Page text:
( 1:12–13 )

All that was said about the Word before vv. 12–13 and that which follows after has its centre in those who received the Word and became children of God. This agrees with the aim of the entire gospel that ‘through believing you may have life in his name’ ( 20:31 ). The contrast between those who receive him in v. 12 and those who do not accept him in v. 11 is fundamental throughout the gospel. In 1:19–12:50 different attitudes in relation to Jesus are described, in 13:1–17:26 everything is concentrated on the disciples, ‘his own’, whom Jesus has loved to the end ( 13:1 ). Those who become disciples are allowed to be called ‘children of God’ and are in relationship with the only one who in the Fourth Gospel is called ‘God's Son’. v. 13 , children of God cannot be born in a carnal way. The Greek has ‘blood’ in the plural, which might allude to the rabbinic doctrine (derived ultimately from Aristotle), that man's seed, considered as ‘blood’, is in the act of conception mixed with woman's blood. The mention of ‘the will of man’ reflects the prevailing idea that the male was the only active party in procreation. Some MSS have changed the plural ‘bloods’ into the singular in order to allude to the virgin birth of Jesus.

( 1:14–18 )

The evangelist finally shows how the Word become flesh has revealed the Father. v. 14 , in contrast to what is said in v. 13 about the ‘carnal will’, the Word that was with God becomes flesh. The author repeats logos, ‘the Word’, that he mentioned in v. 1 , but has had in mind all the time. The concrete word sarx, ‘flesh’, is used probably in order to refute Docetic views similar to those we meet in John's letters (1 Jn 1:2–3; 4:2; 2 Jn 7 ). ‘Lived among us’, or literally ‘put up his tent among us’ is used of Wisdom in Sir 24:10 . The temple in Jerusalem replaced the tabernacle in the desert as a dwelling-place for God. God's Wisdom is thus present in Israel and in its temple, but the presence of the Word in the flesh is physical. ‘Among us’ and ‘we have seen’ underline the Johannine witness to God's initiative. The Word's glory is dependent on the Father's presence in his only Son (cf. 17:5 ). Monogenēs can mean ‘only’, ‘unique’, ‘precious’ (cf. Heb 11:17 about Isaac), or ‘born from the one’. It is used four times in John ( 1:14, 18; 3:16, 18 ), and once in 1 Jn 4:9 . It seems to sum up the very special relationship between Jesus and his Father. ‘Full of grace and truth’ is best connected with ‘only son’, rather than with ‘glory’. The expression reflects God's revelation to Moses as ‘merciful and gracious’ (Ex 34:6 ), i.e. ‘full of loving initiative and of fidelity’. In the Word made flesh humanity can meet God's glory, v. 15 , in vv. 6–8 John testified to the light, but now he attests that the one who came after him in fact ranks ahead of him because he precedes him in time as God's Word. This anticipates v. 30 . v. 16 , the verse resumes what was said in v. 14 , but concentrates on the word charis, ‘grace’. Even if the preposition anti normally means ‘instead of’, the context favours NRSV ‘upon’ (cf. Philo, De posteritate Caini, 145). The word plērōma, ‘fullness’, does not yet have the later Gnostic meaning of the pantheon of deities, but the normal one (as in e.g. LXX Ps 23(24):1 ). ‘We’ are all those who in v. 12 become children of God, in contrast to v. 11 , ‘his own people’. v. 17 , what was given by Moses is not depreciated (as it often is in Paul), but ‘grace and truth’, already mentioned in v. 14 , are considered as of higher dignity and fulfil the former revelation. The prologue now makes it explicit that the Word is identical with Jesus, the Messiah, v. 18 , in contrast to Moses, who could not see God without dying (Ex 33:20 ), Jesus is said to be in the Father's bosom and is himself ‘God’ (probably the original reading, attested already in P66 and P75). The ‘bosom’ expresses the intimacy Jesus shares with his Father (see 13:25 on the beloved disciple), in his pre-existence, his mission on earth, and his return to the Father (cf. 17:5 ). He is therefore the proper revealer of God. Those who adhere to Jesus can in their turn see God ( 14:8–9 ).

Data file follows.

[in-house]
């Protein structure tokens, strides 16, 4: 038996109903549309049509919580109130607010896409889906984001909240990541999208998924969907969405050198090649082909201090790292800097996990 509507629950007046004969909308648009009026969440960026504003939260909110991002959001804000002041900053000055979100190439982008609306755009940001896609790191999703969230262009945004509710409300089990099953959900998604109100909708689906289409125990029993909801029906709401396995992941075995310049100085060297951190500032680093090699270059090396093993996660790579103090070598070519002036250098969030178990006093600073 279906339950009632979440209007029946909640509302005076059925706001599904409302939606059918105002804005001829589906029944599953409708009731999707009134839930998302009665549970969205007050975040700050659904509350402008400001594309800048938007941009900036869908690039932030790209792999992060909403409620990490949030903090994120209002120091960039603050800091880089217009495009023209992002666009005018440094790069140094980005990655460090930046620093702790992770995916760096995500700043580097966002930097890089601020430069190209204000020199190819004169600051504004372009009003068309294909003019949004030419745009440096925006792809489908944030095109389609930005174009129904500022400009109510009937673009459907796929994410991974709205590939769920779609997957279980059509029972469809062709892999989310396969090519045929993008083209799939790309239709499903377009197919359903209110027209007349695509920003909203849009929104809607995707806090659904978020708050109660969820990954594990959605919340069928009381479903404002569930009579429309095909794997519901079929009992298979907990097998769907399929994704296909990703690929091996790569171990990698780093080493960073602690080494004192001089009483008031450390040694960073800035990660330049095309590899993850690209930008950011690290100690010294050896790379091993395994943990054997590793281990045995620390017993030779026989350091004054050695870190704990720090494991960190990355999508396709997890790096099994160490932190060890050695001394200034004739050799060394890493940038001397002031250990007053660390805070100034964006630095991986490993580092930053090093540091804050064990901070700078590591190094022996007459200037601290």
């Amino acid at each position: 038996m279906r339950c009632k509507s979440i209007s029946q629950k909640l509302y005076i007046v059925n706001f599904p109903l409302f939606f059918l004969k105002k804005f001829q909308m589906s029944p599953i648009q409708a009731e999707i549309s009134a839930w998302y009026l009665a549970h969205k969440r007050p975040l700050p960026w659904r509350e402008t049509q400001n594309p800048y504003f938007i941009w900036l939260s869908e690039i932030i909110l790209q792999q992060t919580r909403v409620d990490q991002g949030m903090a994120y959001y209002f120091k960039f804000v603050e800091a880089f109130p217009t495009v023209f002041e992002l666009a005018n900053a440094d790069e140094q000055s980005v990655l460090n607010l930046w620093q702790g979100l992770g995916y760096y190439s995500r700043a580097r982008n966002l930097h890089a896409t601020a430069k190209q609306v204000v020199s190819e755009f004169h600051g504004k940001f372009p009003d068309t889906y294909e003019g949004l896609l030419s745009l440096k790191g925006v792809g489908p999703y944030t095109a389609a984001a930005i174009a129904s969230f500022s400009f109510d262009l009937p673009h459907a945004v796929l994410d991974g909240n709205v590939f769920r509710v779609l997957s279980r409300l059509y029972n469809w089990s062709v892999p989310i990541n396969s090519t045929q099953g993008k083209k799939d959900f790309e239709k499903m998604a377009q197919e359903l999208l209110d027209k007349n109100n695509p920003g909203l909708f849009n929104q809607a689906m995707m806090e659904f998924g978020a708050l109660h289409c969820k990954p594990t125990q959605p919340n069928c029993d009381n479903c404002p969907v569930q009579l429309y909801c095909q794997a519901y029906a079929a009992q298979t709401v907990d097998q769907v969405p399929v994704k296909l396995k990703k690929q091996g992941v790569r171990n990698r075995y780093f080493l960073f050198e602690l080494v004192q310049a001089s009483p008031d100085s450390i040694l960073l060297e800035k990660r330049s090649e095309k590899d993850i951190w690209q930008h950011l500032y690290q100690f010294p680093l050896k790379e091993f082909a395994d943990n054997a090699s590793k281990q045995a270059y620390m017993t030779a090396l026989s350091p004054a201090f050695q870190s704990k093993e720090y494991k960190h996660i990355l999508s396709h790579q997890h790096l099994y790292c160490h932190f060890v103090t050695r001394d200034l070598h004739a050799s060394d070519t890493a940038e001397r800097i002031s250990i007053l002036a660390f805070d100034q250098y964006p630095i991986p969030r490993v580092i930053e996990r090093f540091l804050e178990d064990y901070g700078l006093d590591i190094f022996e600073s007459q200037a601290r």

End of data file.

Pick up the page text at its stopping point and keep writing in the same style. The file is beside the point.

First Book: Jesus Reveals his Glory to this World ( 1:19–12:50 )

( 1:19–3:21 ) First Geographical Grouping

( 1:19–34 ) The Baptist's Testimony

In 1:19–51 the evangelist develops some aspects of the prologue by means of a more concrete introduction to Jesus' activity. The testimony of the Baptist and the first disciples' discovery of Jesus introduce the reader to different features of the gospel's Christology. In contrast to the Synoptics the Gospel of John does not mention the events that surround the Baptist's activity and does not describe how Jesus was baptized by him. The evangelist wants the reader to see the decisive difference between the Baptist and Jesus, with the help of the former's testimony concerning himself (vv. 19–28 ) and concerning Jesus (vv. 29–34 ).

( 1:19–28 )